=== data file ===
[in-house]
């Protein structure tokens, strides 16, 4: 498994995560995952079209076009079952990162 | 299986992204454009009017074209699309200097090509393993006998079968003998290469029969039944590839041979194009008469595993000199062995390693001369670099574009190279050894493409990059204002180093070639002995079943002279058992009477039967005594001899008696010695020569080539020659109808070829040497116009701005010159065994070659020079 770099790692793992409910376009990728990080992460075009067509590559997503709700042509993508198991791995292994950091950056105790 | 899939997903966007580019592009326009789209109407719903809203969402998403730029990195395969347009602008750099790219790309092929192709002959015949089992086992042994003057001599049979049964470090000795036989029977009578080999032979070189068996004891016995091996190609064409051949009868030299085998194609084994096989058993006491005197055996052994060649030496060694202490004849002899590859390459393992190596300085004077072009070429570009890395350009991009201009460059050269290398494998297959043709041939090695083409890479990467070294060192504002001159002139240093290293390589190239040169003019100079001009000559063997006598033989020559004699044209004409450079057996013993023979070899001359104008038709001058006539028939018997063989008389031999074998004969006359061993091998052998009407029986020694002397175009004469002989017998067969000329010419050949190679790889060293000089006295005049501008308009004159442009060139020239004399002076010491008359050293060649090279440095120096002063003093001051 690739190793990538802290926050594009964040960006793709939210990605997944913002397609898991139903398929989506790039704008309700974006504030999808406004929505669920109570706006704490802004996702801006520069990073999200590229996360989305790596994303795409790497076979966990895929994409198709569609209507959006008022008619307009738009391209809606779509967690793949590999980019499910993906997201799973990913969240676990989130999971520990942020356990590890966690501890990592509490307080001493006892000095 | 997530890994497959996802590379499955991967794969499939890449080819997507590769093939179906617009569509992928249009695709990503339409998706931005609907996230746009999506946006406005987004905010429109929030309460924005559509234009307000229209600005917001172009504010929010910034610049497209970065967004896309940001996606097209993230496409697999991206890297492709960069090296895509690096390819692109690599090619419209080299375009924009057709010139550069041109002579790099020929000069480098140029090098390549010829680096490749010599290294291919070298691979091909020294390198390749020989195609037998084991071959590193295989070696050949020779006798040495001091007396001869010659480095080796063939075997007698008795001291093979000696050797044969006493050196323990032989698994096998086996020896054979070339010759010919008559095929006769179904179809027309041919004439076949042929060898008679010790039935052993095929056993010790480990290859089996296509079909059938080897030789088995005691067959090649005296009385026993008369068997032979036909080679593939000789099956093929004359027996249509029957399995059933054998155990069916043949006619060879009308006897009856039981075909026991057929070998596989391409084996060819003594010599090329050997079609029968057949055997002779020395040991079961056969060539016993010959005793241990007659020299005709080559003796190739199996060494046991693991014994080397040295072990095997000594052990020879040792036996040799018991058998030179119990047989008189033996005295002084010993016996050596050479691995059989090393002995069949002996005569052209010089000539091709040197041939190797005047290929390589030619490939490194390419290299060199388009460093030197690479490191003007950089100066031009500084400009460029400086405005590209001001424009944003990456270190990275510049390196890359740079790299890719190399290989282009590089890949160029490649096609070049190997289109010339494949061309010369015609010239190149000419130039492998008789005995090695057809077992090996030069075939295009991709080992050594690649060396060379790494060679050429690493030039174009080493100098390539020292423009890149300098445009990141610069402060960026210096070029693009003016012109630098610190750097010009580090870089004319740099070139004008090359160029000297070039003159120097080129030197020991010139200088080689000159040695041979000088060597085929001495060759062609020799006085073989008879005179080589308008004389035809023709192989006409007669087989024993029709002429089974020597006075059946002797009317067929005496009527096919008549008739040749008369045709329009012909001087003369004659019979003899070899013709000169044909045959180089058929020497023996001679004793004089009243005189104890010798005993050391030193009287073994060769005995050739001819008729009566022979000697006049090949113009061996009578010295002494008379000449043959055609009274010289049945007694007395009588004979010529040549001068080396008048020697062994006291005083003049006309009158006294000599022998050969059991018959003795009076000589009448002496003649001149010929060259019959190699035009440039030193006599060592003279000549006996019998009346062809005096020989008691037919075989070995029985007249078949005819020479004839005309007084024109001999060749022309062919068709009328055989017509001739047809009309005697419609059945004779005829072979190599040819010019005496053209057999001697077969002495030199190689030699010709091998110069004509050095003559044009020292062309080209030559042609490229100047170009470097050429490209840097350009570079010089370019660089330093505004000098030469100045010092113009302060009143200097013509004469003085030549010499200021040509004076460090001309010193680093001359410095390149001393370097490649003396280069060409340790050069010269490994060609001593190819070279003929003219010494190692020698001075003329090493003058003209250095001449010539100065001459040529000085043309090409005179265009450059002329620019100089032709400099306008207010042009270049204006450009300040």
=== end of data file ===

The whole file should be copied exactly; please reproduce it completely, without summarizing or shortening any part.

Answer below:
[in-house]
């Protein structure tokens, strides 16, 4: 498994995560995952079209076009079952990162 | 299986992204454009009017074209699309200097090509393993006998079968003998290469029969039944590839041979194009008469595993000199062995390693001369670099574009190279050894493409990059204002180093070639002995079943002279058992009477039967005594001899008696010695020569080539020659109808070829040497116009701005010159065994070659020079 770099790692793992409910376009990728990080992460075009067509590559997503709700042509993508198991791995292994950091950056105790 | 899939997903966007580019592009326009789209109407719903809203969402998403730029990195395969347009602008750099790219790309092929192709002959015949089992086992042994003057001599049979049964470090000795036989029977009578080999032979070189068996004891016995091996190609064409051949009868030299085998194609084994096989058993006491005197055996052994060649030496060694202490004849002899590859390459393992190596300085004077072009070429570009890395350009991009201009460059050269290398494998297959043709041939090695083409890479990467070294060192504002001159002139240093290293390589190239040169003019100079001009000559063997006598033989020559004699044209004409450079057996013993023979070899001359104008038709001058006539028939018997063989008389031999074998004969006359061993091998052998009407029986020694002397175009004469002989017998067969000329010419050949190679790889060293000089006295005049501008308009004159442009060139020239004399002076010491008359050293060649090279440095120096002063003093001051 690739190793990538802290926050594009964040960006793709939210990605997944913002397609898991139903398929989506790039704008309700974006504030999808406004929505669920109570706006704490802004996702801006520069990073999200590229996360989305790596994303795409790497076979966990895929994409198709569609209507959006008022008619307009738009391209809606779509967690793949590999980019499910993906997201799973990913969240676990989130999971520990942020356990590890966690501890990592509490307080001493006892000095 | 997530890994497959996802590379499955991967794969499939890449080819997507590769093939179906617009569509992928249009695709990503339409998706931005609907996230746009999506946006406005987004905010429109929030309460924005559509234009307000229209600005917001172009504010929010910034610049497209970065967004896309940001996606097209993230496409697999991206890297492709960069090296895509690096390819692109690599090619419209080299375009924009057709010139550069041109002579790099020929000069480098140029090098390549010829680096490749010599290294291919070298691979091909020294390198390749020989195609037998084991071959590193295989070696050949020779006798040495001091007396001869010659480095080796063939075997007698008795001291093979000696050797044969006493050196323990032989698994096998086996020896054979070339010759010919008559095929006769179904179809027309041919004439076949042929060898008679010790039935052993095929056993010790480990290859089996296509079909059938080897030789088995005691067959090649005296009385026993008369068997032979036909080679593939000789099956093929004359027996249509029957399995059933054998155990069916043949006619060879009308006897009856039981075909026991057929070998596989391409084996060819003594010599090329050997079609029968057949055997002779020395040991079961056969060539016993010959005793241990007659020299005709080559003796190739199996060494046991693991014994080397040295072990095997000594052990020879040792036996040799018991058998030179119990047989008189033996005295002084010993016996050596050479691995059989090393002995069949002996005569052209010089000539091709040197041939190797005047290929390589030619490939490194390419290299060199388009460093030197690479490191003007950089100066031009500084400009460029400086405005590209001001424009944003990456270190990275510049390196890359740079790299890719190399290989282009590089890949160029490649096609070049190997289109010339494949061309010369015609010239190149000419130039492998008789005995090695057809077992090996030069075939295009991709080992050594690649060396060379790494060679050429690493030039174009080493100098390539020292423009890149300098445009990141610069402060960026210096070029693009003016012109630098610190750097010009580090870089004319740099070139004008090359160029000297070039003159120097080129030197020991010139200088080689000159040695041979000088060597085929001495060759062609020799006085073989008879005179080589308008004389035809023709192989006409007669087989024993029709002429089974020597006075059946002797009317067929005496009527096919008549008739040749008369045709329009012909001087003369004659019979003899070899013709000169044909045959180089058929020497023996001679004793004089009243005189104890010798005993050391030193009287073994060769005995050739001819008729009566022979000697006049090949113009061996009578010295002494008379000449043959055609009274010289049945007694007395009588004979010529040549001068080396008048020697062994006291005083003049006309009158006294000599022998050969059991018959003795009076000589009448002496003649001149010929060259019959190699035009440039030193006599060592003279000549006996019998009346062809005096020989008691037919075989070995029985007249078949005819020479004839005309007084024109001999060749022309062919068709009328055989017509001739047809009309005697419609059945004779005829072979190599040819010019005496053209057999001697077969002495030199190689030699010709091998110069004509050095003559044009020292062309080209030559042609490229100047170009470097050429490209840097350009570079010089370019660089330093505004000098030469100045010092113009302060009143200097013509004469003085030549010499200021040509004076460090001309010193680093001359410095390149001393370097490649003396280069060409340790050069010269490994060609001593190819070279003929003219010494190692020698001075003329090493003058003209250095001449010539100065001459040529000085043309090409005179265009450059002329620019100089032709400099306008207010042009270049204006450009300040």